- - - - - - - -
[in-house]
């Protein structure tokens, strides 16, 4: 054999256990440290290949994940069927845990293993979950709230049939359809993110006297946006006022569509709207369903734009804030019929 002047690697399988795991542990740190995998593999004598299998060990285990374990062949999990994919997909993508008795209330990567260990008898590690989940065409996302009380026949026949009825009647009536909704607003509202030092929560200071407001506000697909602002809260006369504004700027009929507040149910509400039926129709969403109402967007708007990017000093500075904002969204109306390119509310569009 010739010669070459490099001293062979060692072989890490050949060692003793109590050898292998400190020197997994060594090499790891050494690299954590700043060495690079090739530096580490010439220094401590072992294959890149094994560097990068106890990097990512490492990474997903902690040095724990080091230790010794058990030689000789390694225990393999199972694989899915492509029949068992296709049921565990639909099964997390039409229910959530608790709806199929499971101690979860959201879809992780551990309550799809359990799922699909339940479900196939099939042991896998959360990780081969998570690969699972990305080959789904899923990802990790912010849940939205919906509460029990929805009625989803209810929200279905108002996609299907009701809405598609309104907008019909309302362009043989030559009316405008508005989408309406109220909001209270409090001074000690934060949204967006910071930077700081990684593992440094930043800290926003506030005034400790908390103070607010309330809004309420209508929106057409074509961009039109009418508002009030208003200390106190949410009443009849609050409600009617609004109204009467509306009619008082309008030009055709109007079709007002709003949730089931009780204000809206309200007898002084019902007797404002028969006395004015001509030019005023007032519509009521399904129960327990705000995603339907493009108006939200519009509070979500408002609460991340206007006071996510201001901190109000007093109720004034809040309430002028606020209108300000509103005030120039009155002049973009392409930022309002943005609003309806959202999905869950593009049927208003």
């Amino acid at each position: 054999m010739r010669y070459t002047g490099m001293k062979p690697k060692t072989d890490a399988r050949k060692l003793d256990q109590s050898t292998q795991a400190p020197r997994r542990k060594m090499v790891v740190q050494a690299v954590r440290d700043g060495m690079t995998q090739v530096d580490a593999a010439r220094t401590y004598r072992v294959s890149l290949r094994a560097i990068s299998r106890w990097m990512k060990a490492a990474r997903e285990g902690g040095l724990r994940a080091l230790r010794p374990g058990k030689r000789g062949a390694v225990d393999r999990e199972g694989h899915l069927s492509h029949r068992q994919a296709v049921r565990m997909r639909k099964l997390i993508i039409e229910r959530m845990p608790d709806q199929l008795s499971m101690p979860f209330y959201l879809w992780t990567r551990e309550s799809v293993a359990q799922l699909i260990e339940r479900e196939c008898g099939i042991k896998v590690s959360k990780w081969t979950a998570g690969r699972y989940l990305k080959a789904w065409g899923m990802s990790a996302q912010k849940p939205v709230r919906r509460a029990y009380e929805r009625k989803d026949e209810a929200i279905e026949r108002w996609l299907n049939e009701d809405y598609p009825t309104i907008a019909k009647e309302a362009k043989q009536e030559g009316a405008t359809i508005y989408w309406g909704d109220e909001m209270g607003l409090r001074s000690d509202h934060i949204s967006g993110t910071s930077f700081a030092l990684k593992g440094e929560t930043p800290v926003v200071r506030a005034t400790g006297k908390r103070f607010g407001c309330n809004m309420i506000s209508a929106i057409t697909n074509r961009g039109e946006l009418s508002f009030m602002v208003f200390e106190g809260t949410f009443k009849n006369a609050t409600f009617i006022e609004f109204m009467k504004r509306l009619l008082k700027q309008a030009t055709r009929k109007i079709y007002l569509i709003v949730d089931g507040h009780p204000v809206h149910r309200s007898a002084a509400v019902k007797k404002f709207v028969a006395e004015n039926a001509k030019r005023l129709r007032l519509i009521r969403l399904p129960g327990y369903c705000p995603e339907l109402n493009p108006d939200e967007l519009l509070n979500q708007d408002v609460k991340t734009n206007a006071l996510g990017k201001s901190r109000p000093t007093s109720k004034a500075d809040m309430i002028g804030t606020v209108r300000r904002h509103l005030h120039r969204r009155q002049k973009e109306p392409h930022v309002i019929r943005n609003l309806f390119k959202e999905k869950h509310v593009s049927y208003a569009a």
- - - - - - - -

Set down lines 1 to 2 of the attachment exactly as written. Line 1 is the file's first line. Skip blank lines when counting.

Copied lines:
[in-house]
């Protein structure tokens, strides 16, 4: 054999256990440290290949994940069927845990293993979950709230049939359809993110006297946006006022569509709207369903734009804030019929 002047690697399988795991542990740190995998593999004598299998060990285990374990062949999990994919997909993508008795209330990567260990008898590690989940065409996302009380026949026949009825009647009536909704607003509202030092929560200071407001506000697909602002809260006369504004700027009929507040149910509400039926129709969403109402967007708007990017000093500075904002969204109306390119509310569009 010739010669070459490099001293062979060692072989890490050949060692003793109590050898292998400190020197997994060594090499790891050494690299954590700043060495690079090739530096580490010439220094401590072992294959890149094994560097990068106890990097990512490492990474997903902690040095724990080091230790010794058990030689000789390694225990393999199972694989899915492509029949068992296709049921565990639909099964997390039409229910959530608790709806199929499971101690979860959201879809992780551990309550799809359990799922699909339940479900196939099939042991896998959360990780081969998570690969699972990305080959789904899923990802990790912010849940939205919906509460029990929805009625989803209810929200279905108002996609299907009701809405598609309104907008019909309302362009043989030559009316405008508005989408309406109220909001209270409090001074000690934060949204967006910071930077700081990684593992440094930043800290926003506030005034400790908390103070607010309330809004309420209508929106057409074509961009039109009418508002009030208003200390106190949410009443009849609050409600009617609004109204009467509306009619008082309008030009055709109007079709007002709003949730089931009780204000809206309200007898002084019902007797404002028969006395004015001509030019005023007032519509009521399904129960327990705000995603339907493009108006939200519009509070979500408002609460991340206007006071996510201001901190109000007093109720004034809040309430002028606020209108300000509103005030120039009155002049973009392409930022309002943005609003309806959202999905869950593009049927208003």